Humanism

(2161 words)

Literary/ Cultural Context Essay

  • The Literary Encyclopedia. Volume 12: Global Voices, Global Histories: World Literatures and Cultures.

In a selection of Thomas Hardy's poetry, published in 1972, the editor James Gibson, writing of “In Time of 'The Breaking of Nations'”, observes that Hardy, in this poem, “comments on the permanence of such simple things as work and love. Man must cultivate the earth so that he can eat, and we will continue to fall in love. Not even the madness of war can change these basic certainties” (Thomas Hardy, Chosen Poems, ed. James Gibson, London, Macmillan Education, 1975: 81). Gibson's short note on the poem is an example of a humanist approach to literature. The approach is based on the notion that literature puts us in touch with essential, timeless truths about human experience and the human condition, and …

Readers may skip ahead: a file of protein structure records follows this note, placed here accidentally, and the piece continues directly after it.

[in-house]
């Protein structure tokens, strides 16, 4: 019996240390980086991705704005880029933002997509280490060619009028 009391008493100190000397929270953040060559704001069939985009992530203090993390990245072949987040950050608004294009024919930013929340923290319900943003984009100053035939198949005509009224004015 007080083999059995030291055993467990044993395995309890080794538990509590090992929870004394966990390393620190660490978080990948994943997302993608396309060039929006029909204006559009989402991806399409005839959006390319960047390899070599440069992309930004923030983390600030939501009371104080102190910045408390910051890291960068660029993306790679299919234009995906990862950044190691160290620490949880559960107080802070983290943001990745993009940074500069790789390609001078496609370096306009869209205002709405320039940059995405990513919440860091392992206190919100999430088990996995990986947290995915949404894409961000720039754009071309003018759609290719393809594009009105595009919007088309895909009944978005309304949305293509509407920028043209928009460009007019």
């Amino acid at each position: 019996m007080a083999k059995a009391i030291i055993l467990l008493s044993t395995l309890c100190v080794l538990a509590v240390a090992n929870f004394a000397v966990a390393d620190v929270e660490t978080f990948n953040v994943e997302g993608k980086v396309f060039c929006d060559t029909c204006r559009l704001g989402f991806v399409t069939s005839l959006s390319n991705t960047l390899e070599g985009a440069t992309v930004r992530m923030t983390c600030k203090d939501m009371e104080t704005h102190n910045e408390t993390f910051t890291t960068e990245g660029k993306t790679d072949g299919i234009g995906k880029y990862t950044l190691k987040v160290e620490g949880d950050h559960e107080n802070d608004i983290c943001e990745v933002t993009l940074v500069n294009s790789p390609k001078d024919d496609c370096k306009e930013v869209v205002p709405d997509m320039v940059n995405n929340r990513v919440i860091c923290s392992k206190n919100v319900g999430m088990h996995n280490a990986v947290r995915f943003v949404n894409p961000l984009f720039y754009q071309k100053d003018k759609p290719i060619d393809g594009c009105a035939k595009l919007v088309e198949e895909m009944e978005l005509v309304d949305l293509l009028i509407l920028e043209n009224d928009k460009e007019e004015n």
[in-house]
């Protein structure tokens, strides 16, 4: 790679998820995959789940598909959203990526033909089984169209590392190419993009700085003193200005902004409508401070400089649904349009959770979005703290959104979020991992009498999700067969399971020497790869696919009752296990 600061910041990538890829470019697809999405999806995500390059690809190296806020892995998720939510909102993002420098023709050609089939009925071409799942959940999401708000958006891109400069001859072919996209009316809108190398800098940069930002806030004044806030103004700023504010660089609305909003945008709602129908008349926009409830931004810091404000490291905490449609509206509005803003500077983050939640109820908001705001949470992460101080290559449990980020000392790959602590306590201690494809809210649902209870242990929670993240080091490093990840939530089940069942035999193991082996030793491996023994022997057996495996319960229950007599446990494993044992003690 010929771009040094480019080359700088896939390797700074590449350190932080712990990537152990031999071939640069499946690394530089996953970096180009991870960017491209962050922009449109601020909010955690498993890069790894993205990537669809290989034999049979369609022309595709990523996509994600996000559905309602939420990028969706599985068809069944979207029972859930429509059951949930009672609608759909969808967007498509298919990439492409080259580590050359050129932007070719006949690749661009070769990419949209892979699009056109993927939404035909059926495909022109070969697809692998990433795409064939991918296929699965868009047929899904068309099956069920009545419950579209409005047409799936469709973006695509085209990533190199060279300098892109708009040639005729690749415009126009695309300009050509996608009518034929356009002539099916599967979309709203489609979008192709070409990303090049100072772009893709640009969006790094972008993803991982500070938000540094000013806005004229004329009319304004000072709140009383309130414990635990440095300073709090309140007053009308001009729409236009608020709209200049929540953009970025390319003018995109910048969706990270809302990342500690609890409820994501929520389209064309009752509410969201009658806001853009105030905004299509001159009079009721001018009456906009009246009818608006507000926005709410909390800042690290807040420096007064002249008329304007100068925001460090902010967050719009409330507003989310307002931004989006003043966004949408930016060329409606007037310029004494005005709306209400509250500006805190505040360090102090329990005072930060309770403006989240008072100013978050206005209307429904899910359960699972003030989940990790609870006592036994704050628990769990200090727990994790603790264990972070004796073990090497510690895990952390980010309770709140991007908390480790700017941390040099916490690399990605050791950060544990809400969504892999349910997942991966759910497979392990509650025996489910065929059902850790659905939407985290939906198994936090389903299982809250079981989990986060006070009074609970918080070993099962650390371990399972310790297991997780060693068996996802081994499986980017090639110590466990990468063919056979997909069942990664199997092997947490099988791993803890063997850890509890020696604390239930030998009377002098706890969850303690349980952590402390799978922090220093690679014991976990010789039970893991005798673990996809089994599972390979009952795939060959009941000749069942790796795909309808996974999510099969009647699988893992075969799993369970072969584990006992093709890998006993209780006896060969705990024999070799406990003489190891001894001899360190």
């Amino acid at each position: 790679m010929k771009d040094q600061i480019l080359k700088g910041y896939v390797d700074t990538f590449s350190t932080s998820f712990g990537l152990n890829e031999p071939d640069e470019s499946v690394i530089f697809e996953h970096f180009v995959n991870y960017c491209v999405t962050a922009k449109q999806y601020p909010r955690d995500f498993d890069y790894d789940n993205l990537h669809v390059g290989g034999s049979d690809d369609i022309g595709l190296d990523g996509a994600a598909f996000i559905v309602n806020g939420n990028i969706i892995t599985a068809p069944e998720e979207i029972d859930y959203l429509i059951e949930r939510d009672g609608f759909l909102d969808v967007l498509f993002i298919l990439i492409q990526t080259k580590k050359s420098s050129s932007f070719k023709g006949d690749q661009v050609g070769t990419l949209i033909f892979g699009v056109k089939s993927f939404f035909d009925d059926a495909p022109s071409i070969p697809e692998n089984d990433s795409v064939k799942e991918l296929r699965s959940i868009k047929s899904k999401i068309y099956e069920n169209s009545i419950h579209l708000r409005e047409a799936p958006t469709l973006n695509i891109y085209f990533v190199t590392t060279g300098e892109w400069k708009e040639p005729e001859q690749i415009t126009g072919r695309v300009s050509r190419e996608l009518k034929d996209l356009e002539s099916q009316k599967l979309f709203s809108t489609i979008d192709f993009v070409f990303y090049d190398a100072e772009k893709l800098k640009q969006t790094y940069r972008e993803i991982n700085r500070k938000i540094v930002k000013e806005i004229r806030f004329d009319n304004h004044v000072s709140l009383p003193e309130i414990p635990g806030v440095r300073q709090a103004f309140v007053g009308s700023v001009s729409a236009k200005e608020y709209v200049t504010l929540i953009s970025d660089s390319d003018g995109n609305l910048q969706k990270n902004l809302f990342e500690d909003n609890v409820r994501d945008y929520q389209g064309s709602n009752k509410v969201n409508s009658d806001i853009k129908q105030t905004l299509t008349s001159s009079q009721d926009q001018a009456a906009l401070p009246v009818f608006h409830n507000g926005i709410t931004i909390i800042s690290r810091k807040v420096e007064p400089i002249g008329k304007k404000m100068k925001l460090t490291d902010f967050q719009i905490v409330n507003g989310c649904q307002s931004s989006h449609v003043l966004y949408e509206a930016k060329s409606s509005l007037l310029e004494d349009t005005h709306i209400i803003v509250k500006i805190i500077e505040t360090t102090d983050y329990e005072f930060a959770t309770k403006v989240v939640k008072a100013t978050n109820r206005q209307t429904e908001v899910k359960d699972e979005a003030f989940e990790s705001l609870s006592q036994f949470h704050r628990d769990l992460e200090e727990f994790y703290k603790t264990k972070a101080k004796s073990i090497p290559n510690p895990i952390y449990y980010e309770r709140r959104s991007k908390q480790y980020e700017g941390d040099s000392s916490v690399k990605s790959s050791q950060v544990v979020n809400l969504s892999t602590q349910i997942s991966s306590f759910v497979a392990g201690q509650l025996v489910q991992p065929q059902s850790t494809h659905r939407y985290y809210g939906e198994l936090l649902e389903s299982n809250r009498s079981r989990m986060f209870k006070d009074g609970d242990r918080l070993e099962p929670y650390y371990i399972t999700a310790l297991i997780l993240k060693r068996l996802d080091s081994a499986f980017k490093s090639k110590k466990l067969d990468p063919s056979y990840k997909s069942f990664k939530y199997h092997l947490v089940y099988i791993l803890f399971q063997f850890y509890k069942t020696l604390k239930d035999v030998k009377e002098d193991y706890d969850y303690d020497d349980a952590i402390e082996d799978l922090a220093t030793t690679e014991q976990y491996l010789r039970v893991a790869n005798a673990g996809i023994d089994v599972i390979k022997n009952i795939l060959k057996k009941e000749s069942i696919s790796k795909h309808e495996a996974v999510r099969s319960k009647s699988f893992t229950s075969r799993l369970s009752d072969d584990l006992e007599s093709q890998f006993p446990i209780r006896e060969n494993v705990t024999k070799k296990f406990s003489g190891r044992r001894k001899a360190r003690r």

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Citation:
Mousley, Andrew. "Humanism". The Literary Encyclopedia. First published 29 May 2002; last revised 30 November -1.
[http://www.litencyc.com/php/stopics.php?rec=true&UID=1235, accessed 19 April 2015.]


Related Groups

  1. Renaissance and Humanism